Next, we selected H460, a large cell carcinoma cell line harboring a KEAP1 mutation, to further validate ML385 for NRF2 inhibitory activity7, 18. Similar to the results in the A549 cells, a treatment of H460 with ML385 led to a dose- and time-dependent reduction in the levels of mRNA of NRF2’s signature downstream genes and lowered GSH levels and antioxidant capacity (Supplementary Figures 3b and 4). Lastly, we validated NRF2 inhibitory activity of ML385 in a lung cancer cell line harboring an oncogenic NRF2 mutation. Using EBC1 cells, a squamous lung cancer cell line with a gain-of-function mutation in NRF2, we performed dose-response studies with ML385. Again, the treatment with ML385 led to a dose-dependent reduction in NRF2 and downstream glutathione-related gene expression (Supplementary Figure 5). Taken together, these results suggest that ML385 targets NRF2 signaling in lung cancer cells.
Previously, we demonstrated that constitutive activation of NRF2 signaling in cancer cells confers chemoresistance and radioresistance and have established NRF2 as a primary therapeutic resistance factor in cancer cells7, 18, 24, 35. To determine whether ML385 is selectively toxic to cells with high NRF2 activity resulting from the loss of KEAP1 activity, we used a pair of isogenic H460 lung cancer lines with wild-type (WT) and mutant KEAP1. H460 parental cells harbor a point mutation (D262H) in KEAP1 leading to loss of KEAP1 activity7 and using the homologous recombination approach, we knocked in a WT KEAP1 allele. The expression of WT KEAP1 protein in H460-cells led to reduced NRF2 protein levels and attenuated downstream NRF2 signaling (Supplementary Figure 6a–c). Treatment with ML385 lead to a significant reduction in NRF2 and downstream target gene expression selectively in KEAP1 mutant H460 cells (Supplementary Figure 6d). Thus, H460 KEAP1 knock-in cells were found to be resistant to ML385-mediated growth inhibition as determined by clonogenic assay (Figure 5a). Next, we evaluated the activity of ML385 in a non-tumorigenic lung epithelial cell line (BEAS2B). As expected, BEAS2B cells, which have wild-type NRF2 and KEAP1 signaling, were resistant to the growth inhibitory effects of ML385 (Figure 5b). Collectively, these results demonstrate that ML385 selectively affects the colony forming ability or growth of lung cancer cells with gain of NRF2 function.
To study whether ML385-mediated attenuation of NRF2 signaling enhances the sensitivity of lung cancer cells to chemotherapy drugs such as carboplatin, paclitaxel, or doxorubicin, we treated H460 and A549 cells with ML385 alone or in combination with chemotherapy drugs for 72 h. Co-treatment with ML385 and chemotherapy drugs for 72 h resulted in a higher toxicity and reduced numbers of colonies as compared to single agents alone in both the H460 and A549 cell line models (Figures 5c–d). To determine whether the reduced number of colonies in cells treated with ML385 in combination with chemotherapy were due to increased caspase-3-mediated apoptosis, we analyzed caspase-3/7 activity using a luminescence-based assay. As expected, cells treated with ML385 in combination with paclitaxel or ML385 in combination with carboplatin demonstrated elevated levels of caspase-3/7 activity (Figure 5e). These results indicate that ML385 enhances the cytotoxic activity of chemotherapy by blocking NRF2 signaling.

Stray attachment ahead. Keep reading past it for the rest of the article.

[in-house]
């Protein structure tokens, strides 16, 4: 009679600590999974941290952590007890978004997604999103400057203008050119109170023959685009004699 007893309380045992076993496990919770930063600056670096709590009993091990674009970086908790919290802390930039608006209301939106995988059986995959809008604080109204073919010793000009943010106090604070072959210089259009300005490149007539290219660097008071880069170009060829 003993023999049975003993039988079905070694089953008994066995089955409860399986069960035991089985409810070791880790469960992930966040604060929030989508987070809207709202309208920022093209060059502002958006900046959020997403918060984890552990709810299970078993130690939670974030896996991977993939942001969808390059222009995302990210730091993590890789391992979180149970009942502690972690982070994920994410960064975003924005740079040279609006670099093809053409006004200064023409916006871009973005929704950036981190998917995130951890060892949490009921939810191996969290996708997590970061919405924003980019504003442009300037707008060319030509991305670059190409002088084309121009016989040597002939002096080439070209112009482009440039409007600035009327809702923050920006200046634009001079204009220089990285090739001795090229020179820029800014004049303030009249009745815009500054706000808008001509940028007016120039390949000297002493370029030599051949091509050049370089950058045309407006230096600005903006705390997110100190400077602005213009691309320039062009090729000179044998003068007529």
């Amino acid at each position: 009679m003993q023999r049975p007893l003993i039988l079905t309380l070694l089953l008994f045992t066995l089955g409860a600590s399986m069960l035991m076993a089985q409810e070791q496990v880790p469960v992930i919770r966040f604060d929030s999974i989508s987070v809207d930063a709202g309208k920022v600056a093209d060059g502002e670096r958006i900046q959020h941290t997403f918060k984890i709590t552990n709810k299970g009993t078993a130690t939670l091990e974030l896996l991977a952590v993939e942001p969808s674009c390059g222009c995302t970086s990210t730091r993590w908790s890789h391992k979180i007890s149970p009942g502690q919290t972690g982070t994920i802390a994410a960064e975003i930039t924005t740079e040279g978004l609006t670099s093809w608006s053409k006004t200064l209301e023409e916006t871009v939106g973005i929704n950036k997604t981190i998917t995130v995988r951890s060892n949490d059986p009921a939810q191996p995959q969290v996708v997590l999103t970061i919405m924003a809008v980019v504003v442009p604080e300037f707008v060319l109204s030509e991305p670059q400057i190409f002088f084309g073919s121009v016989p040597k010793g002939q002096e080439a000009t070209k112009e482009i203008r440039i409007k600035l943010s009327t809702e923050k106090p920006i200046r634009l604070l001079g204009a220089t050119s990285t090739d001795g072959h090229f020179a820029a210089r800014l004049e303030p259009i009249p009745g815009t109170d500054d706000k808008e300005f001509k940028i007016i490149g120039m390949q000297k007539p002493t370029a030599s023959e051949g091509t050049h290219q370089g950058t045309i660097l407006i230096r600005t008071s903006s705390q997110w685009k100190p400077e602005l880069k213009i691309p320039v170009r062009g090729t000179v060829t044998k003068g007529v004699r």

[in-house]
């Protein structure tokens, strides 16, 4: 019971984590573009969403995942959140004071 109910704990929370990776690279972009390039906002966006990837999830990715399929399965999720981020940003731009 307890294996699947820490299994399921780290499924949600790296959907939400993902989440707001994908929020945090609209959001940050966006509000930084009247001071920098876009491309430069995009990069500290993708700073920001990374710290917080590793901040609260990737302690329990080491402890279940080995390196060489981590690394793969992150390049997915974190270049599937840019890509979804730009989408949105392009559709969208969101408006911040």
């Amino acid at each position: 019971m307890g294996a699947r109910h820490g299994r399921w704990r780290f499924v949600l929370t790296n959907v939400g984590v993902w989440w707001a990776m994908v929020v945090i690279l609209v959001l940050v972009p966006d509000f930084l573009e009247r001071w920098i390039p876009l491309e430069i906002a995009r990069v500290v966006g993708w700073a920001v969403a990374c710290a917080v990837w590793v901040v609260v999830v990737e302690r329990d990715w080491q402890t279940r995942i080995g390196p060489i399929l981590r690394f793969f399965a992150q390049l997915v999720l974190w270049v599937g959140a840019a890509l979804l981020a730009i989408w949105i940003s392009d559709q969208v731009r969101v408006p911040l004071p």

To determine whether ML385 has an appropriate pharmacokinetic (PK) profile for in vivo studies, we dosed CD-1 mice at 30 mg/kg IP. The PK profile showed that ML385 has a half-life (t1/2 = 2.82 h) after IP injection supporting its use in in vivo efficacy studies (Supplementary Figure 7). To determine whether the combination of ML385 and carboplatin observed in cell culture could be recapitulated in vivo, we performed subcutaneous xenograft experiments using A549 and H460 cells. Mice were dosed with ML385, carboplatin, or ML385 in combination with carboplatin for 3–4 weeks and the tumor volumes were measured biweekly. A549 and H460 tumors treated with ML385 in combination with carboplatin showed a significant reduction in tumor growth in both cell lines compared to vehicle. Although the treatment with a single agent (either ML385 or carboplatin) led to a reduction in tumor growth, the magnitude of these effects was variable between cell lines and did not reach statistical significance (Figure 6a–d, Supplementary Figure 8a–b). These results are consistent with prior findings that were obtained with NRF2 siRNA18 in combination with chemotherapeutic drugs. Tumor samples were analyzed for exposure to ML385 4–6 h post last treatment with ML385. We detected ML385 at intratumoral concentrations of ~1 μM in both single agent and combination treatment cohorts. Mice tolerated the combination treatment and the analysis of serum samples for liver and toxicity-related markers revealed no evident signs of toxicity (Supplementary Table 3). ML385 in combination with carboplatin led to a significant reduction in tumor cell proliferation, demonstrated by fewer Ki-67 positive cells (Figure 6e, Supplementary Figure 8c). The RT-PCR and immunoblot analyses of tumor samples were used to determine whether antitumor activity correlated with modulation of the pharmacodynamic markers of NRF2 signaling by ML385. Tumor samples treated with ML385 showed a significant reduction in NRF2 protein level and its downstream target genes (Figure 6f–g). Determination of platinum levels in A549 and H460 tumors treated with carboplatin alone or ML385 in combination with carboplatin by inductively-coupled plasma mass spectrometry (ICP-MS) revealed ~2-fold higher platinum levels in tumors treated with combination therapy (Figure 6h). Collectively, these results suggest that ML385 potentiates the cytotoxic activity of carboplatin partly by blocking the NRF2-dependent drug detoxification pathway leading to increased drug retention in the tumor. The anti-tumor activity of ML385 in combination with carboplatin was replicated in an independent investigator’s laboratory using H460 xenografts (Supplementary Figure 9a, b).